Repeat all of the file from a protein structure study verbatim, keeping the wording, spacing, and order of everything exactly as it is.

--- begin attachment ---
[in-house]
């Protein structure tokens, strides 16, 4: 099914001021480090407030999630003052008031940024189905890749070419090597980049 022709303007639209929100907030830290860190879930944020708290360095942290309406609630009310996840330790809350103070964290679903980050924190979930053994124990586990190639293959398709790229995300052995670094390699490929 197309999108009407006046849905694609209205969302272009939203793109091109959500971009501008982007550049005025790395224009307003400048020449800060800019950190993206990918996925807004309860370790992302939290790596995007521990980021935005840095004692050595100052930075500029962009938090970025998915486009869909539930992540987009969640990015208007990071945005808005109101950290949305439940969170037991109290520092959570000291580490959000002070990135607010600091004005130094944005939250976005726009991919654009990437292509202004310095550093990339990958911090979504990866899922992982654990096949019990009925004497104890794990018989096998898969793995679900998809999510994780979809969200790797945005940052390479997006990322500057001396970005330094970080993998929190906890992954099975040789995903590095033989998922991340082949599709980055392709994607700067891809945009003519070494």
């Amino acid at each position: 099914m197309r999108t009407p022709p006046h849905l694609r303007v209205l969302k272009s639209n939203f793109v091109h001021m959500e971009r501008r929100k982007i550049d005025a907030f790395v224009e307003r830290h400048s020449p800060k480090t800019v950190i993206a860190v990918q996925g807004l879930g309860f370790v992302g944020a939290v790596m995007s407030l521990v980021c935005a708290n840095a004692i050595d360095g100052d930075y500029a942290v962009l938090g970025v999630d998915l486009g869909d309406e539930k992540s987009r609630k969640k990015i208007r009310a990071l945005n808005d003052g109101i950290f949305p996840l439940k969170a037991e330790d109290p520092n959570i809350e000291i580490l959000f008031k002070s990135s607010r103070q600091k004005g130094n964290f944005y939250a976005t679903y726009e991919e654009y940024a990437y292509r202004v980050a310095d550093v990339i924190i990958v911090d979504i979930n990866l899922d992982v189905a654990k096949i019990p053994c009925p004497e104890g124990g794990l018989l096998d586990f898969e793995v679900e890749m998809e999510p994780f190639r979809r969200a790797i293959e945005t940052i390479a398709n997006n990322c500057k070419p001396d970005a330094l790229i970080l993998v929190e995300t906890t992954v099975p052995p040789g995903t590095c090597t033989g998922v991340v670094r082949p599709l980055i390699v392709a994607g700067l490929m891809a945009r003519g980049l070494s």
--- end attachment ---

[in-house]
């Protein structure tokens, strides 16, 4: 099914001021480090407030999630003052008031940024189905890749070419090597980049 022709303007639209929100907030830290860190879930944020708290360095942290309406609630009310996840330790809350103070964290679903980050924190979930053994124990586990190639293959398709790229995300052995670094390699490929 197309999108009407006046849905694609209205969302272009939203793109091109959500971009501008982007550049005025790395224009307003400048020449800060800019950190993206990918996925807004309860370790992302939290790596995007521990980021935005840095004692050595100052930075500029962009938090970025998915486009869909539930992540987009969640990015208007990071945005808005109101950290949305439940969170037991109290520092959570000291580490959000002070990135607010600091004005130094944005939250976005726009991919654009990437292509202004310095550093990339990958911090979504990866899922992982654990096949019990009925004497104890794990018989096998898969793995679900998809999510994780979809969200790797945005940052390479997006990322500057001396970005330094970080993998929190906890992954099975040789995903590095033989998922991340082949599709980055392709994607700067891809945009003519070494």
């Amino acid at each position: 099914m197309r999108t009407p022709p006046h849905l694609r303007v209205l969302k272009s639209n939203f793109v091109h001021m959500e971009r501008r929100k982007i550049d005025a907030f790395v224009e307003r830290h400048s020449p800060k480090t800019v950190i993206a860190v990918q996925g807004l879930g309860f370790v992302g944020a939290v790596m995007s407030l521990v980021c935005a708290n840095a004692i050595d360095g100052d930075y500029a942290v962009l938090g970025v999630d998915l486009g869909d309406e539930k992540s987009r609630k969640k990015i208007r009310a990071l945005n808005d003052g109101i950290f949305p996840l439940k969170a037991e330790d109290p520092n959570i809350e000291i580490l959000f008031k002070s990135s607010r103070q600091k004005g130094n964290f944005y939250a976005t679903y726009e991919e654009y940024a990437y292509r202004v980050a310095d550093v990339i924190i990958v911090d979504i979930n990866l899922d992982v189905a654990k096949i019990p053994c009925p004497e104890g124990g794990l018989l096998d586990f898969e793995v679900e890749m998809e999510p994780f190639r979809r969200a790797i293959e945005t940052i390479a398709n997006n990322c500057k070419p001396d970005a330094l790229i970080l993998v929190e995300t906890t992954v099975p052995p040789g995903t590095c090597t033989g998922v991340v670094r082949p599709l980055i390699v392709a994607g700067l490929m891809a945009r003519g980049l070494s």